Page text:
Squeezing Fifty Years Into Twenty
Squeezing Fifty Years Into Twenty
No contradictions in the Bible? That's what bibliolaters say, but the
facts say something else.
A simple example of discrepancy can be found in [ref003]1 Samuel 7:1-2,
which says that the Ark of the covenant was taken to the village of
Kiriath-jearim and kept in the house of Abinadab for twenty years. Prior
to its being taken to this place, it was captured in battle by the
Philistines, who afterwards began to suffer all sorts of misfortunes,
ranging from the mysterious destruction of a temple idol of their favorite
god Dagon to painful tumors that the people were afflicted with ([ref004]1 Sam. 5).
To rid themselves of the ark, which they thought was the source of
their problems, the Philistines accepted the counsel of their priests and
diviners who had advised them to send the ark away on a cart pulled by two
undriven milch cows that had never been harnessed to a yoke ([ref005]1 Sam. 6:1-9).
The wisdom of the priests and diviners was that if the cows took the route
to Bethshemesh, this would be an omen that the evil in their midst had
been caused by the presence of the ark. The cows did indeed pull the cart
to Bethshemesh, where the townsmen rejoiced when they saw the ark ([ref006]vv:10-13).
Unfortunately, some of them looked inside the ark--an absolute no no--and
Yahweh, in typical fashion, struck them with a "great slaughter" that
killed 50,000 men ([ref007]v:19).
Understandably frightened by this disaster, the survivors sent a
message to the inhabitants of Kiriath-jearim asking them to take custody
of the ark. Men were sent to fetch the ark, and when it arrived in
Kiriath-jearim, it was taken to the house of "Abinadab on the
hill" ([ref008]7:1-2), where it
remained for twenty years. [ref009]Second Samuel
6:1-11 relates how that king David gathered 30,000 "chosen men of
Israel" to go to the house of Abinadab on the hill and transport the
ark to Jerusalem. On the way back, Uzzah, one of the drivers of the cart,
touched the ark to steady it when the oxen stumbled, and Yahweh struck him
dead ([ref010]vv:6-7). Uzzah
was a son of Abinadab, who had conscientiously cared for the ark for
twenty years, but, of course, none of this mattered to Yahweh. Uzzah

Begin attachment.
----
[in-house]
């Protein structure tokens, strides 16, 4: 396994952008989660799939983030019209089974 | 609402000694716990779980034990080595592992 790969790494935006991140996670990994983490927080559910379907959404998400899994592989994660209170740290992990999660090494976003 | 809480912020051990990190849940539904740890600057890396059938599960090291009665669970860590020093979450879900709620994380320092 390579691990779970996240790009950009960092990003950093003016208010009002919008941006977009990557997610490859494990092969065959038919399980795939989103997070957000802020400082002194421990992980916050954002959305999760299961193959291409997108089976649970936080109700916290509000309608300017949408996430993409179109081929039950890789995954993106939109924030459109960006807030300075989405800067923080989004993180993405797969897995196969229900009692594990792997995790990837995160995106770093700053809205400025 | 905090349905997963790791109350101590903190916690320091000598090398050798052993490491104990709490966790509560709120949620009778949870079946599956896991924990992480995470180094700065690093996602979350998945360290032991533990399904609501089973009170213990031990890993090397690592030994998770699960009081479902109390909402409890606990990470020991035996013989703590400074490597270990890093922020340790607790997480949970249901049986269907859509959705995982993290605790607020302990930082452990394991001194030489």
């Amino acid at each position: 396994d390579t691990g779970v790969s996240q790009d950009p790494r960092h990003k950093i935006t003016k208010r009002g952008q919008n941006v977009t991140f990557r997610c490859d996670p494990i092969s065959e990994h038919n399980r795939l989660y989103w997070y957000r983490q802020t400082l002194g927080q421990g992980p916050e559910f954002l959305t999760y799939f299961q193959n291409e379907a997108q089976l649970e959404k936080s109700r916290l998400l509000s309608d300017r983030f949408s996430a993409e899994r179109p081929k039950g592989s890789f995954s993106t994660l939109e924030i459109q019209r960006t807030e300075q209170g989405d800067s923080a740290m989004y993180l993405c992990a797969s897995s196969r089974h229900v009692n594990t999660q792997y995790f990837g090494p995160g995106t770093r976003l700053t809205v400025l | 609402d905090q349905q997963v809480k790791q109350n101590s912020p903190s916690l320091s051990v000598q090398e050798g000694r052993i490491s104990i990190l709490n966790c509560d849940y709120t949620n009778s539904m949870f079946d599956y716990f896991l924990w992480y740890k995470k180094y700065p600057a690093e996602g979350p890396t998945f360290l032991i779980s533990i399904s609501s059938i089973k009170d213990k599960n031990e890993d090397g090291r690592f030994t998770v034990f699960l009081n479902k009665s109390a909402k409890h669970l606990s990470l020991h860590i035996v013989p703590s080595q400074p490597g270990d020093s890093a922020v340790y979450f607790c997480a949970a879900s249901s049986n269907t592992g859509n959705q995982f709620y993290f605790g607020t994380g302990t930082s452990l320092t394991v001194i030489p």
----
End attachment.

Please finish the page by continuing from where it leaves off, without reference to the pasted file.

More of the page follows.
touched the ark, and apparently because he wasn't a Kohathite of the
priestly tribe of Levi ([ref011]Num.
3:27-32,38), Yahweh instantly dispatched him to the nether world for
touching a sacred object. Good intentions just never seemed to matter to
the petulant Yahweh, but that is another story for another time.
The point of this article is that all this may make for a quaint little
tale, but it is a tale with a serious discrepancy in it. The ark was
captured by the Philistines in [ref012]1 Samuel 4, well
before Saul was made king of Israel in [ref013]chapter 10. It
stayed at the house of Abinadab for twenty years until it was transported
to Jerusalem by David, who was Saul's successor to the throne. Yet we are
told that Saul reigned as king for 40 years ([ref014]Acts 13:21).
Just how did this happen? How could 40 years pass throughout Israel in
every place except Abinadab's house on the hill at Kiriath-jearim, where
somehow only 20 years went by? On closer scrutiny, the problem is even
worse. David brought the ark to Jerusalem only after he had captured the
city from the Jebusites, who had maintained control all through Saul's
reign. Thus, David had to reign in Hebron for seven years and six months
5:5) until Jerusalem was captured; then he transported the ark from
Abinadab's house to the new capital of Israel. So if, as I have noted, at
least some time passed after the ark was captured before Saul was made
king, and then if Saul reigned for 40 years, and then if David reigned for
seven and a half years before the ark was removed from Abinadab's house
and taken to Jerusalem, we must be talking about a span of time equaling
almost fifty years. How could it possibly be true, then, that the ark
"abode in Kiriath- jearim" for twenty years ([ref016]1 Sam. 7:2)?
The opportunity to write a response to this article, along with a
promise to publish it simultaneously without editorial comment was offered
to three inerrancy spokesmen. None accepted the offer.
"There are Bible scholars, and there are fundamentalists." Ralph Nielsen,
whose letter to Wayne Jackson appears on page 15, attributes this quotation
to Nick Cardell, a Unitarian minister in Syracuse, New York.
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